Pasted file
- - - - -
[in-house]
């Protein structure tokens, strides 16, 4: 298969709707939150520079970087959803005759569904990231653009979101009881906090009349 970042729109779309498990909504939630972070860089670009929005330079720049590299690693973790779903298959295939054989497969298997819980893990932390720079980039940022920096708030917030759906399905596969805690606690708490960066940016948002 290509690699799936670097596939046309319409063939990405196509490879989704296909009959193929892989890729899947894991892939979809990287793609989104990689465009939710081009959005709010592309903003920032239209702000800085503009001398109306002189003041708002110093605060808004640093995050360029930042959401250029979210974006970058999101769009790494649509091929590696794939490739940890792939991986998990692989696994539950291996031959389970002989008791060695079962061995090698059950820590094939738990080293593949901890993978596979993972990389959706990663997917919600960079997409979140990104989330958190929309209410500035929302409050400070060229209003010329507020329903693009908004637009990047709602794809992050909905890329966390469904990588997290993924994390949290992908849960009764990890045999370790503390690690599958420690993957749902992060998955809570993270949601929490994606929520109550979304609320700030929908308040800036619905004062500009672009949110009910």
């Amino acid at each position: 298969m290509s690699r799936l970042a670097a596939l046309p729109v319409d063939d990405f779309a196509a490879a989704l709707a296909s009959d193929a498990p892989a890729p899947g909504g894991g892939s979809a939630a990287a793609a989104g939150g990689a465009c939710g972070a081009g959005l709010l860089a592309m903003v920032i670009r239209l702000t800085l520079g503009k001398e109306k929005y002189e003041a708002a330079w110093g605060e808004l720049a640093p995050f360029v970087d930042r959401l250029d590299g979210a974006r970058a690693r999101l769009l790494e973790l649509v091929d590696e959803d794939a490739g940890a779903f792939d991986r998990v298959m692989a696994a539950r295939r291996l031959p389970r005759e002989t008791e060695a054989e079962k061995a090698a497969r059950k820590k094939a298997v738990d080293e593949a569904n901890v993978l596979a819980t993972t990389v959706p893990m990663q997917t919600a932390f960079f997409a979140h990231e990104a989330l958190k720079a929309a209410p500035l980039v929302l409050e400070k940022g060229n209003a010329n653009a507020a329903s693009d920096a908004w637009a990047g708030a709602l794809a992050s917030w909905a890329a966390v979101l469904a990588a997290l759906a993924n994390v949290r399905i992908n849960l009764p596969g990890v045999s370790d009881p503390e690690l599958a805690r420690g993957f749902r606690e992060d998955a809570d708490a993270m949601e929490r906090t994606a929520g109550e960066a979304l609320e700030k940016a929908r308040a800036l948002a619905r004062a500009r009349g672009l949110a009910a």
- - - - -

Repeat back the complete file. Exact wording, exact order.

[in-house]
């Protein structure tokens, strides 16, 4: 298969709707939150520079970087959803005759569904990231653009979101009881906090009349 970042729109779309498990909504939630972070860089670009929005330079720049590299690693973790779903298959295939054989497969298997819980893990932390720079980039940022920096708030917030759906399905596969805690606690708490960066940016948002 290509690699799936670097596939046309319409063939990405196509490879989704296909009959193929892989890729899947894991892939979809990287793609989104990689465009939710081009959005709010592309903003920032239209702000800085503009001398109306002189003041708002110093605060808004640093995050360029930042959401250029979210974006970058999101769009790494649509091929590696794939490739940890792939991986998990692989696994539950291996031959389970002989008791060695079962061995090698059950820590094939738990080293593949901890993978596979993972990389959706990663997917919600960079997409979140990104989330958190929309209410500035929302409050400070060229209003010329507020329903693009908004637009990047709602794809992050909905890329966390469904990588997290993924994390949290992908849960009764990890045999370790503390690690599958420690993957749902992060998955809570993270949601929490994606929520109550979304609320700030929908308040800036619905004062500009672009949110009910």
């Amino acid at each position: 298969m290509s690699r799936l970042a670097a596939l046309p729109v319409d063939d990405f779309a196509a490879a989704l709707a296909s009959d193929a498990p892989a890729p899947g909504g894991g892939s979809a939630a990287a793609a989104g939150g990689a465009c939710g972070a081009g959005l709010l860089a592309m903003v920032i670009r239209l702000t800085l520079g503009k001398e109306k929005y002189e003041a708002a330079w110093g605060e808004l720049a640093p995050f360029v970087d930042r959401l250029d590299g979210a974006r970058a690693r999101l769009l790494e973790l649509v091929d590696e959803d794939a490739g940890a779903f792939d991986r998990v298959m692989a696994a539950r295939r291996l031959p389970r005759e002989t008791e060695a054989e079962k061995a090698a497969r059950k820590k094939a298997v738990d080293e593949a569904n901890v993978l596979a819980t993972t990389v959706p893990m990663q997917t919600a932390f960079f997409a979140h990231e990104a989330l958190k720079a929309a209410p500035l980039v929302l409050e400070k940022g060229n209003a010329n653009a507020a329903s693009d920096a908004w637009a990047g708030a709602l794809a992050s917030w909905a890329a966390v979101l469904a990588a997290l759906a993924n994390v949290r399905i992908n849960l009764p596969g990890v045999s370790d009881p503390e690690l599958a805690r420690g993957f749902r606690e992060d998955a809570d708490a993270m949601e929490r906090t994606a929520g109550e960066a979304l609320e700030k940016a929908r308040a800036l948002a619905r004062a500009r009349g672009l949110a009910a």